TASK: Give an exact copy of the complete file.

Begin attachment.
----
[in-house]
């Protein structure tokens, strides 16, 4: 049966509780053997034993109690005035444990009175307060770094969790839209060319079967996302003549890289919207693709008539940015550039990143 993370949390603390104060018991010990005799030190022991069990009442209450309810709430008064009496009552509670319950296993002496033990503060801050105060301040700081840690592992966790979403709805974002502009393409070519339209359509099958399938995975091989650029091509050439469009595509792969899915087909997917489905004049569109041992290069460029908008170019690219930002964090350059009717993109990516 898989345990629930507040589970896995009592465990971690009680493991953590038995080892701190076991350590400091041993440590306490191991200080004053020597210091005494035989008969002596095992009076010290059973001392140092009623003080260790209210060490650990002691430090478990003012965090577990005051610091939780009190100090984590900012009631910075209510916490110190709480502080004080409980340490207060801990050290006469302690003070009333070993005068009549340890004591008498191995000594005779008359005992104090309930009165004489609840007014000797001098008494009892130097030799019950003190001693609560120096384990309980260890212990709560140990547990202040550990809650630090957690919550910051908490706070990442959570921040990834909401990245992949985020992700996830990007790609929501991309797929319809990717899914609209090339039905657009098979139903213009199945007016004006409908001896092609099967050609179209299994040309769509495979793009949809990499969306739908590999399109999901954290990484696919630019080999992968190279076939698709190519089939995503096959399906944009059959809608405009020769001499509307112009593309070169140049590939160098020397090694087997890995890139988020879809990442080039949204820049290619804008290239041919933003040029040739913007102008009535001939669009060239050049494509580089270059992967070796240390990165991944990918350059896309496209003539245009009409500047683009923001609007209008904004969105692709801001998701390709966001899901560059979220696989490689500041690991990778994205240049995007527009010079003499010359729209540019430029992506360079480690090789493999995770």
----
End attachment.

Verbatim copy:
[in-house]
């Protein structure tokens, strides 16, 4: 049966509780053997034993109690005035444990009175307060770094969790839209060319079967996302003549890289919207693709008539940015550039990143 993370949390603390104060018991010990005799030190022991069990009442209450309810709430008064009496009552509670319950296993002496033990503060801050105060301040700081840690592992966790979403709805974002502009393409070519339209359509099958399938995975091989650029091509050439469009595509792969899915087909997917489905004049569109041992290069460029908008170019690219930002964090350059009717993109990516 898989345990629930507040589970896995009592465990971690009680493991953590038995080892701190076991350590400091041993440590306490191991200080004053020597210091005494035989008969002596095992009076010290059973001392140092009623003080260790209210060490650990002691430090478990003012965090577990005051610091939780009190100090984590900012009631910075209510916490110190709480502080004080409980340490207060801990050290006469302690003070009333070993005068009549340890004591008498191995000594005779008359005992104090309930009165004489609840007014000797001098008494009892130097030799019950003190001693609560120096384990309980260890212990709560140990547990202040550990809650630090957690919550910051908490706070990442959570921040990834909401990245992949985020992700996830990007790609929501991309797929319809990717899914609209090339039905657009098979139903213009199945007016004006409908001896092609099967050609179209299994040309769509495979793009949809990499969306739908590999399109999901954290990484696919630019080999992968190279076939698709190519089939995503096959399906944009059959809608405009020769001499509307112009593309070169140049590939160098020397090694087997890995890139988020879809990442080039949204820049290619804008290239041919933003040029040739913007102008009535001939669009060239050049494509580089270059992967070796240390990165991944990918350059896309496209003539245009009409500047683009923001609007209008904004969105692709801001998701390709966001899901560059979220696989490689500041690991990778994205240049995007527009010079003499010359729209540019430029992506360079480690090789493999995770």